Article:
This year’s Environmental Interactions of Marine Renewable Energy Technologies (EIMR) conference in Orkney should be very interesting as it is an exciting time for the sector and the region. Marine renewable devices are now getting deployed in the region, including the world’s flagship tidal stream array project, MeyGen, which we have been heavily involved with.
I am giving a presentation on the third morning of the conference on ‘Monitoring the environmental interactions of tidal devices – how do we achieve what is required in a practical and cost-effective manner whilst retaining focus on the key issues to assist the consenting of future projects?’
The tidal industry is still in its infancy; numerous designs of devices are being tested at sea to prove the technology, and there has been some deployment of early small-scale arrays. The consents issued for these early deployments have included conditions that require the monitoring of environmental effects.
My presentation will draw on developer specific experience to provide an overview of:
- The scope of the environmental impact monitoring that is required by consent conditions
- Practicalities of the monitoring techniques developed / deployed to date
- The value this early monitoring is likely to have to the consenting of future projects
I’ll be sharing my views on what can be learnt from this early environmental impact monitoring. Not only with regards to the impacts associated with the use of tidal technology, but perhaps more importantly, what is an appropriate monitoring plan for a tidal project? What should project developers be expected to take responsibility for and what should be left to the wider research community? And critically, how do the regulators and their advisors make best use of lessons learnt to date?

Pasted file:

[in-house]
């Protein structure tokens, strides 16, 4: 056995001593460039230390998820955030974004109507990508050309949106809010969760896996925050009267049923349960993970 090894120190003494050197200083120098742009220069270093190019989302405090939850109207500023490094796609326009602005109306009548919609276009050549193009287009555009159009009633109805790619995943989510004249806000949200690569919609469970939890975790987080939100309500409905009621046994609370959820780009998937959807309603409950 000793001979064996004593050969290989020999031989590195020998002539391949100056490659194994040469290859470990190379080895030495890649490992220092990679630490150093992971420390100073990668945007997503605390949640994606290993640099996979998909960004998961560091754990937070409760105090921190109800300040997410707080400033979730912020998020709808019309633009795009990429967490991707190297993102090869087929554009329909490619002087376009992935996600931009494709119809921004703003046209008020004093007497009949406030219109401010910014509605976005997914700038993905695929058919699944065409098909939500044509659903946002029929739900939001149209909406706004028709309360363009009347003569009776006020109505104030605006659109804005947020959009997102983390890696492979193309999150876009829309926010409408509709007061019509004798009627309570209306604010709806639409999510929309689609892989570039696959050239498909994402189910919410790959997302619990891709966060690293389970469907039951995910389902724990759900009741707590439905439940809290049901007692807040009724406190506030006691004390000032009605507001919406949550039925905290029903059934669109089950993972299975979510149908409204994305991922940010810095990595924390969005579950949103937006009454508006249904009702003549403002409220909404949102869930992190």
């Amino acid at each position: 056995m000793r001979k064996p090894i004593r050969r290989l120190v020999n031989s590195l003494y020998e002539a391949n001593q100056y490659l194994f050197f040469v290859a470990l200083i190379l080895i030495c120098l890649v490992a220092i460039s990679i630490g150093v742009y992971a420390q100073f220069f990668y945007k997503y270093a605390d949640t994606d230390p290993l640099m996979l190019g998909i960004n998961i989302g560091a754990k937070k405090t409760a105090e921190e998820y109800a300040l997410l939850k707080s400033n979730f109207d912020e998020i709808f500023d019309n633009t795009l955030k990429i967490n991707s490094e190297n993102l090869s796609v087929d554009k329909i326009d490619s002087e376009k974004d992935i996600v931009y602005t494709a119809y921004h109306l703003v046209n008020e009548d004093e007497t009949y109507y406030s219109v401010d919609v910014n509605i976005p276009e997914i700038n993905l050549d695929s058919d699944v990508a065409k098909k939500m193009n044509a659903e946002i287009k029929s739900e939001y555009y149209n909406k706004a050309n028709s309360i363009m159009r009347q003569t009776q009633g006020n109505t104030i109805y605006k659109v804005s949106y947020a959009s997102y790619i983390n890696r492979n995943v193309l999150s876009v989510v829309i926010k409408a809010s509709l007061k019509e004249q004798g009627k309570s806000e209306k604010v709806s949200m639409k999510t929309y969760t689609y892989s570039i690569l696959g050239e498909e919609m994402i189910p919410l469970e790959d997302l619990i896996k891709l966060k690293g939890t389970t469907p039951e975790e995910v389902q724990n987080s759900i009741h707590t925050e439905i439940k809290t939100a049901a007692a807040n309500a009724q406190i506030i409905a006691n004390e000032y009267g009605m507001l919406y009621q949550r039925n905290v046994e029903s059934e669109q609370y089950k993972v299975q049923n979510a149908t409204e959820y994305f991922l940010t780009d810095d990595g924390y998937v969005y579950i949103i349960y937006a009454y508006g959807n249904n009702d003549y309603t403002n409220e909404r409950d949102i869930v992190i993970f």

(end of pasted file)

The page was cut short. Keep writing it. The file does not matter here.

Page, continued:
I’ll also be part of a panel discussion on the Thursday afternoon around perspectives on consenting a project. The session is being chaired by Andrea Copping from the US Pacific Northwest National Laboratory and the panel consists of seven members of the community who have interests around marine energy developments, including developers, regulators, advisors, researchers and consultants.
The panel will seek to gather a greater understanding of the multiple players in the marine energy development space, the strength of the opinions, enthusiasms and concerns over past developments and likely future acceleration of marine energy deployments.
From this, we will seek to better understand where synergies and any potential conflicting perspectives might lie and to find consensus on how to proceed with marine energy development to satisfy the needs and manage the expectations of the various stakeholders.
Hope to see you there.
Led by the University of the Highlands and Islands (UHI) and Heriot Watt University (HW), Environmental Interactions of Marine Renewable Energy Technologies (EIMR) is an international conference hosted at different sites across the Scottish Highlands and Islands region. The conference will explore the interactions of wave and tidal energy technologies with the environment. The conference is being held in Orkney from 24th–27th April.